Beethoven tended to nod in agreement for lack of any better response, having not a clue what he was talking about. There was also something about the economic version of the Chinese Butterfly Affect in Chaos Theory: because a homeowner defaults in California, a CEO in New York City decides it’s time to ramp up some million-dollar bonuses before asking the government to bail out his company which then causes Iceland to go bankrupt and so on. Whatever.

“I can write a symphony. I know the ins-and-outs of Sonata-Allegro form. I can even write a fugue, kind of, but frankly I feel like an idiot when people go spouting off about the economy,” he thought, frowning into his coffee. Of course, being deaf didn’t help but he couldn’t blame everything on these new improved hearing aids. (That was another sore point: he had to remember he’s not supposed to put them in the same glass with his dentures overnight. “It’s not easy,” he’d told his doctor last week with a great sigh for the ages, “being a timeless classic at, what, 238 now? People forget there’s more to life than just writing great music.” And soon, he would have to face his family at yet another Thanksgiving Day dinner, as if he needed to see his brother Johann and that good-for-nothing nephew of his again. And again, he frowned.)

The coffee had cooled off too quickly, the flavor a little too “foo-foo” for his liking – he missed the good strong coffee of his first hundred or so years in Vienna. He knew Americans had no idea what a good cup of coffee tasted like. Apparently they felt the more you paid for it, the better it had to be. “So typical,” he sighed, “so typical...”

Beethoven already knew there was a lot of bull involved in the stock market, but these days somehow it was all being eaten by bears. He had this image of large homeless bears running amok on Wall Street, devouring everything in sight. Judging from what he was reading in the papers lately, he assumed a CEO was a company’s “Chief Embezzlement Officer” and that “P/E Ratio” was something about the percentage of investors who were wetting their pants right about now. Why this guy was called a “broker” now began to make sense to him, since that’s how he was feeling day after day: what could you expect when they called it “Standard & Poor”? That was his life in a nutshell, he thought, his cash flow flowing right down the toilet.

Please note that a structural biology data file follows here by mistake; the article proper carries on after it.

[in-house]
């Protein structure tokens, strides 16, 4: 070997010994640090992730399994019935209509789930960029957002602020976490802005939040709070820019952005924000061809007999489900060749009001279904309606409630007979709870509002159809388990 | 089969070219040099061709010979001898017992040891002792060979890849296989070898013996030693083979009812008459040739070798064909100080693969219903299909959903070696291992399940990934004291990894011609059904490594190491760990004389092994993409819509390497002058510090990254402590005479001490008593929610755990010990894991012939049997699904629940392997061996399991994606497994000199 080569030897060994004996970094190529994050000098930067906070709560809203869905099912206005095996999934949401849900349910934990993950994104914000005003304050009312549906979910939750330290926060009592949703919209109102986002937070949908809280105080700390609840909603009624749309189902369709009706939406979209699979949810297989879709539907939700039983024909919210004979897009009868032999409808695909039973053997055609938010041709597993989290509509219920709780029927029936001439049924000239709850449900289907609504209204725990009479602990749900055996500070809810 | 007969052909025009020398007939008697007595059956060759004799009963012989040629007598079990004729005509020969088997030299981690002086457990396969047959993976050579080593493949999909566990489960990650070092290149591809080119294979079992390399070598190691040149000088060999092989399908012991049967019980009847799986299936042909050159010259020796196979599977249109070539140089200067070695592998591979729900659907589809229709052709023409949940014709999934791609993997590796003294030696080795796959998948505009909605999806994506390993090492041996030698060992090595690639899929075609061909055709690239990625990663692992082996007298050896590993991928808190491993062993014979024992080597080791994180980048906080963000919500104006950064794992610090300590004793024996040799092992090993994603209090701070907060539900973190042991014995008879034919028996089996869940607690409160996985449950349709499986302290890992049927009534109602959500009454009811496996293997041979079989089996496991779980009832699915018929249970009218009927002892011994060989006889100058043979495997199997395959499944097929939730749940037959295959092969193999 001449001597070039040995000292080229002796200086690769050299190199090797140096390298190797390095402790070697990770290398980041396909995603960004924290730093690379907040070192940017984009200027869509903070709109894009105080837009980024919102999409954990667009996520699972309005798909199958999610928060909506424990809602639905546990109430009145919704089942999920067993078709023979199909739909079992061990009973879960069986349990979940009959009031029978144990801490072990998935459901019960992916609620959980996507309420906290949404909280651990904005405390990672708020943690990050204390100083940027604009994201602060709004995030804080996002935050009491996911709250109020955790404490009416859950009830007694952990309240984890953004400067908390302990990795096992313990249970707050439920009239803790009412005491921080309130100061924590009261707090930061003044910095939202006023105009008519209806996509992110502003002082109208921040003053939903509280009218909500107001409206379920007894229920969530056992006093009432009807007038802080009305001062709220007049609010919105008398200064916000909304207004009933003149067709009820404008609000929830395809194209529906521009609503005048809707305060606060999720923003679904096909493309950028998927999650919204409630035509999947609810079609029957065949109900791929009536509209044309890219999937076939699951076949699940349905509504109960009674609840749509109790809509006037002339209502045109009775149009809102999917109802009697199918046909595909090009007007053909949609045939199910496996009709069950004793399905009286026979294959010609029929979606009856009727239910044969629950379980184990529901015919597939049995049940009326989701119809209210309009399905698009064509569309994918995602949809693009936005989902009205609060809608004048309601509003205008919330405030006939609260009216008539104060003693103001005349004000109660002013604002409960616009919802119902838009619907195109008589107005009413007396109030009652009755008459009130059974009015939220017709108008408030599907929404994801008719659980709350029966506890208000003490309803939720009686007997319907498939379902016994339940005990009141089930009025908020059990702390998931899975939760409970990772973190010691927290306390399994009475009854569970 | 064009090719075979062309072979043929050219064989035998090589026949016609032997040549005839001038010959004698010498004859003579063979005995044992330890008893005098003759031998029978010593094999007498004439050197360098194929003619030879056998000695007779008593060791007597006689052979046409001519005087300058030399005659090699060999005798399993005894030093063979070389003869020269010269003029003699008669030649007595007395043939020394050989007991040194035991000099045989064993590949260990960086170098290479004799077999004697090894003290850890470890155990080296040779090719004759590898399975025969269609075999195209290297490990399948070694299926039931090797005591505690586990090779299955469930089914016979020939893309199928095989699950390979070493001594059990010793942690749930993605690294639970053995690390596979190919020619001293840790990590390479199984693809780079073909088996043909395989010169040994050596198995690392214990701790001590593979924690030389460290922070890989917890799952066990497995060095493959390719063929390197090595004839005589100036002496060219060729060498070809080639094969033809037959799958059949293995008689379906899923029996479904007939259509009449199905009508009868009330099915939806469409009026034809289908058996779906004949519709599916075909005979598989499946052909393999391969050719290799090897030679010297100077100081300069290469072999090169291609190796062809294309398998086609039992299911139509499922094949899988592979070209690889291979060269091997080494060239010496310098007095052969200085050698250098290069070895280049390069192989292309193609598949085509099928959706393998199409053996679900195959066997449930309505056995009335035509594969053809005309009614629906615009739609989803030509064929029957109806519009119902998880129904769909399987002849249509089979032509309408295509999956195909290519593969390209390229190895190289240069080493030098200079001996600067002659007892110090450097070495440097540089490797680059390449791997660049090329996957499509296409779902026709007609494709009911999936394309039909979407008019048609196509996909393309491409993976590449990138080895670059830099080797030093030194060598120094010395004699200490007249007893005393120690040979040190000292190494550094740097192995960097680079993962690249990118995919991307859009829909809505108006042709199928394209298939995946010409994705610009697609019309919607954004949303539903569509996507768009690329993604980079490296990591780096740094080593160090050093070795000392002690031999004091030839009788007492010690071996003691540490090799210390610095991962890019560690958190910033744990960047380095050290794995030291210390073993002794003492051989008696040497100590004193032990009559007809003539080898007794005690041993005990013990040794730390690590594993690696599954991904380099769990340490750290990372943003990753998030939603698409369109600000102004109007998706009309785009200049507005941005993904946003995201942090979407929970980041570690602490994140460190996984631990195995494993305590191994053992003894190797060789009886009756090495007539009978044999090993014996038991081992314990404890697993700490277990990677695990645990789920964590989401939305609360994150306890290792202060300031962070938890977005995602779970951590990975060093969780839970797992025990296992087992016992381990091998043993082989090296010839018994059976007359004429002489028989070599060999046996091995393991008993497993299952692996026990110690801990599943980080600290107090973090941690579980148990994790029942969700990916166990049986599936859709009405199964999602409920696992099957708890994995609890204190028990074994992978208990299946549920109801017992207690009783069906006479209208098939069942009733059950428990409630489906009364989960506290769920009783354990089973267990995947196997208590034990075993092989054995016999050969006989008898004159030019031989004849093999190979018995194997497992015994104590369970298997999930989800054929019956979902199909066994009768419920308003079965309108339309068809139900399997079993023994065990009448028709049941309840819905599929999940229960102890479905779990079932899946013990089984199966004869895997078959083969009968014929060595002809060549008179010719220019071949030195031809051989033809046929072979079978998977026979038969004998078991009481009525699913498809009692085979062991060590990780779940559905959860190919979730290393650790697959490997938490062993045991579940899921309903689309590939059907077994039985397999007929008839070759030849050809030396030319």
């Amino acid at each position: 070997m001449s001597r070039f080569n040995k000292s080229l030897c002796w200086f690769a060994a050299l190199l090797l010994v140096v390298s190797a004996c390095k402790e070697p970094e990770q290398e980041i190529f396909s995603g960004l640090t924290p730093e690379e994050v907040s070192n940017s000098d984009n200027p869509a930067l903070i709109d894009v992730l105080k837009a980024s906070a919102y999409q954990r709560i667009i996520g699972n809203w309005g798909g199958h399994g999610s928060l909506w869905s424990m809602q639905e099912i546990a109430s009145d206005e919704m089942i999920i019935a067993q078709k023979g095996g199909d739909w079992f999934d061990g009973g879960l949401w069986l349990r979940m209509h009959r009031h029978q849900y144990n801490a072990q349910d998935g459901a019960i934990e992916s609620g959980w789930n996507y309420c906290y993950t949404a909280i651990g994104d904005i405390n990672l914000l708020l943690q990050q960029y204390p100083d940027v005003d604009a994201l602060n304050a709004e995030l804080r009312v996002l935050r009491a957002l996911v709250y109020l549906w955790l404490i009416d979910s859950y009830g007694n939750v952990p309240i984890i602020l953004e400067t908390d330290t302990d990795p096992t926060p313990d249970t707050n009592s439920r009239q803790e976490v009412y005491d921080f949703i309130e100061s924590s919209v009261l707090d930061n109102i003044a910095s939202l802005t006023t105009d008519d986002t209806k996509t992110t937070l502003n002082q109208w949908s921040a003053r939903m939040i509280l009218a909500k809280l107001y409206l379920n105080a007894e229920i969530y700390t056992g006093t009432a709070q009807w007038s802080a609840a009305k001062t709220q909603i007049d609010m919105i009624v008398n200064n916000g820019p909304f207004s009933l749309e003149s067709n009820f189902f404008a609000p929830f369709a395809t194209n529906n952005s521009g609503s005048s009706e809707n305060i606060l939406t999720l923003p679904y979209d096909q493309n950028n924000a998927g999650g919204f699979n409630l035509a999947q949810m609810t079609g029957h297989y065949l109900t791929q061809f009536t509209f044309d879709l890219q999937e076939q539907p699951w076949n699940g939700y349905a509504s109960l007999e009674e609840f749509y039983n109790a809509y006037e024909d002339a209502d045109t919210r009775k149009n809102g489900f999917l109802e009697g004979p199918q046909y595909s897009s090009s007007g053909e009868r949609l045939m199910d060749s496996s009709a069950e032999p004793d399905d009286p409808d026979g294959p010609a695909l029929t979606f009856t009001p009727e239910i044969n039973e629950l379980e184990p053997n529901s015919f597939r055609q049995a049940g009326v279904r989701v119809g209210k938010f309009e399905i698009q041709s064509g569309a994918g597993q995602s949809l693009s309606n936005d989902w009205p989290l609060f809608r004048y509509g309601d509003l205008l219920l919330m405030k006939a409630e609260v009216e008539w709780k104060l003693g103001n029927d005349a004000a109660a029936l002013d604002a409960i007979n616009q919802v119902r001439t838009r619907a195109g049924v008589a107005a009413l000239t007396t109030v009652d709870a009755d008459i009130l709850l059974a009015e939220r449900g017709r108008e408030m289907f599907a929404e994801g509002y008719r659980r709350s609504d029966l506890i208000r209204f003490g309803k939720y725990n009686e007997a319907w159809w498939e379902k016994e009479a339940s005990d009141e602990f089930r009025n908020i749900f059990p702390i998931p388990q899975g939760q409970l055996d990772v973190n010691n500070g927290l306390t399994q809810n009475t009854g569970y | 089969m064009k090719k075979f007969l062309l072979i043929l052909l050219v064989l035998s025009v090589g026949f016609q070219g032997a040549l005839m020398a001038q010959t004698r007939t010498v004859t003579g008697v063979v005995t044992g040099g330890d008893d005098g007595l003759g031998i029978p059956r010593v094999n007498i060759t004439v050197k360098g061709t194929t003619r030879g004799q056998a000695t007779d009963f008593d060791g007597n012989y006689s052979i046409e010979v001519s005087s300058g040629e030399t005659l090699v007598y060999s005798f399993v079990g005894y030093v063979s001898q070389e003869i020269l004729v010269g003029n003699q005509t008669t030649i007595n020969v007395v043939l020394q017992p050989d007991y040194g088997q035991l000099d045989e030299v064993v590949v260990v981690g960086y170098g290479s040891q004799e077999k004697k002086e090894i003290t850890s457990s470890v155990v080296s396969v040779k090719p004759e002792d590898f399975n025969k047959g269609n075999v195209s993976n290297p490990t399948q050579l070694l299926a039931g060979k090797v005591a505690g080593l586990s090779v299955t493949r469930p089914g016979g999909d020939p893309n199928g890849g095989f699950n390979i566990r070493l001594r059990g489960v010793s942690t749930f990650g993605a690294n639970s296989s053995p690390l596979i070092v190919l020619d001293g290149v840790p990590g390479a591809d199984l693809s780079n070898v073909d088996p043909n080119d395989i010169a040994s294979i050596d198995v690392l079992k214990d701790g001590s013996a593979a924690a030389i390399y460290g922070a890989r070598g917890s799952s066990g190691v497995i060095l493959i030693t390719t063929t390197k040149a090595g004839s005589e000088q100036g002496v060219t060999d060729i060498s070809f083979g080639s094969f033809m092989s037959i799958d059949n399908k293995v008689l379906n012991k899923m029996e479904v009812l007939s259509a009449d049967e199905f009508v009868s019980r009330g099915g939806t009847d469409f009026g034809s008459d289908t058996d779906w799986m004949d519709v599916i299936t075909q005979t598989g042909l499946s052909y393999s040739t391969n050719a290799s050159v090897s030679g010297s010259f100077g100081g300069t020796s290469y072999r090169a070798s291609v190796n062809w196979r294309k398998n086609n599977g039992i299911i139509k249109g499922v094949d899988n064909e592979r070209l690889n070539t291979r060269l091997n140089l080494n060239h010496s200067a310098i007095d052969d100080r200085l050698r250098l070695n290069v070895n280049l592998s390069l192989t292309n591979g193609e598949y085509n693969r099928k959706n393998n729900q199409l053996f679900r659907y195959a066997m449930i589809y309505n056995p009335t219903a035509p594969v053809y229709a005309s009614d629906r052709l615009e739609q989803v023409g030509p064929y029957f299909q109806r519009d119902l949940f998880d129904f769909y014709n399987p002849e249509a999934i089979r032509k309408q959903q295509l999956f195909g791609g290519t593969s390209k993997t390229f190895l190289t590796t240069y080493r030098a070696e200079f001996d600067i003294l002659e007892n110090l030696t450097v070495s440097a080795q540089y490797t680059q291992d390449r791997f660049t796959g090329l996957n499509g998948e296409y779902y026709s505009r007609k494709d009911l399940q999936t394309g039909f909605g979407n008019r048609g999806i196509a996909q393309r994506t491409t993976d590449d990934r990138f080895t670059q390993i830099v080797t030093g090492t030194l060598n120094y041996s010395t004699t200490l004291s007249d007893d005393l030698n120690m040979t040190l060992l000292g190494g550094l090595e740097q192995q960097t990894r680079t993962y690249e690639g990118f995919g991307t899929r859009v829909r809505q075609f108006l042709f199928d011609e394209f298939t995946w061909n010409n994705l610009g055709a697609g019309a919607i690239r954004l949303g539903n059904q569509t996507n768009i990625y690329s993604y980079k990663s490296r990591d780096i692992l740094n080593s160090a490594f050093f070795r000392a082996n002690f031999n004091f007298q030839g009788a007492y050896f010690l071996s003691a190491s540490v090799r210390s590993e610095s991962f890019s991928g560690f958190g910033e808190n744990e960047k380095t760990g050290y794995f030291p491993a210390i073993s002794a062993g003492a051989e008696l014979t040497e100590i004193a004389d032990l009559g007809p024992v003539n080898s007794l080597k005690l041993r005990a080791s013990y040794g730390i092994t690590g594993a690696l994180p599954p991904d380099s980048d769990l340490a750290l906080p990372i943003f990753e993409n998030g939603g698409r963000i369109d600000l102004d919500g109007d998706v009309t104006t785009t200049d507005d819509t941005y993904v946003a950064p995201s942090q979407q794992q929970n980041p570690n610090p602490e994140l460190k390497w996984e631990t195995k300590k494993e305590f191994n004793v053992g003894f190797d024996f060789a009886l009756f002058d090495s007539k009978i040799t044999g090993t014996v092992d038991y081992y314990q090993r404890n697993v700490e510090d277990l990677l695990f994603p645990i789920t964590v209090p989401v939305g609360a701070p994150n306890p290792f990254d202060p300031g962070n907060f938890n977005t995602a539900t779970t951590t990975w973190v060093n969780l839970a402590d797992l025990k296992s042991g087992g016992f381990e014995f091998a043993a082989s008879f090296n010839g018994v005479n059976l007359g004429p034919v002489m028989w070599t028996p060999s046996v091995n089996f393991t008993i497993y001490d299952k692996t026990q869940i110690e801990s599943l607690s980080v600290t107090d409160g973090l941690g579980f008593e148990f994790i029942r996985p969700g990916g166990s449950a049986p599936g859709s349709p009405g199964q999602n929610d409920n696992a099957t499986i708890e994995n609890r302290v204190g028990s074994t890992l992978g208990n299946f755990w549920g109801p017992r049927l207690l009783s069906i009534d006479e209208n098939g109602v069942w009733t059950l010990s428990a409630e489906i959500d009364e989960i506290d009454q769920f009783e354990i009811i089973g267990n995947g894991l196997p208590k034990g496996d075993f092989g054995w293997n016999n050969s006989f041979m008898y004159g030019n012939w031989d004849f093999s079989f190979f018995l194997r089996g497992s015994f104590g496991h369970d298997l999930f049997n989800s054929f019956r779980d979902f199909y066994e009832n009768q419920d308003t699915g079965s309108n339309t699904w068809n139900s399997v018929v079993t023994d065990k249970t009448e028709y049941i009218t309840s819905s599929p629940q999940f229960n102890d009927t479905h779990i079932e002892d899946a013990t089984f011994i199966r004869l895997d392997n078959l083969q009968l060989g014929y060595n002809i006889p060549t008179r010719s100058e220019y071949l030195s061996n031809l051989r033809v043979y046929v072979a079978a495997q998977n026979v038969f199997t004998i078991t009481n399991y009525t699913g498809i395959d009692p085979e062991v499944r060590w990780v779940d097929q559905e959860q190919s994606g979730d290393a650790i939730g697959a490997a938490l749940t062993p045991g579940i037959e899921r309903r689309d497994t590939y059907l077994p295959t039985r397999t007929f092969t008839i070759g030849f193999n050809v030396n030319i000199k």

He looked up to see a beautiful young woman with long blonde hair and 3-inch heels walking by. As if on cue, she looked at him just as he looked at her. He said to himself, “Hey, baby, how about some piano lessons?” She frowned back at him and walked on. To the world, he was the great Beethoven, composer of some of the greatest music every written - to her, he was just another old man with bad hair in a rumpled suit nursing a cup of coffee at a side-walk café with nothing better to do with his time.

Brother Ken had mentioned “value investing” which seemed to be the art of buying low and selling lower. By the end of the meeting, though, he agreed with him and decided to just ride-it-out, whatever that meant. He kept thinking of the time he and Copland had gone to that bar down the street, the one that used to have one of those bucking bronco machines – what had he called it, Rodeo-in-a-Box? – and how he’d only lasted a few seconds before he found himself on the floor, dusting himself off with great effort afterward.

With any luck, at the end of whatever day it might be, there would still be something left to dust off. He took one last gulp, finishing his coffee, and then sauntered off down the street, pulling his jacket a little closer around him.

“Ja,” he thought, “it’s going to be a bumpy ride.”

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From a collection of short stories called Stravinsky’s Tavern by Dick Strawser
© 2008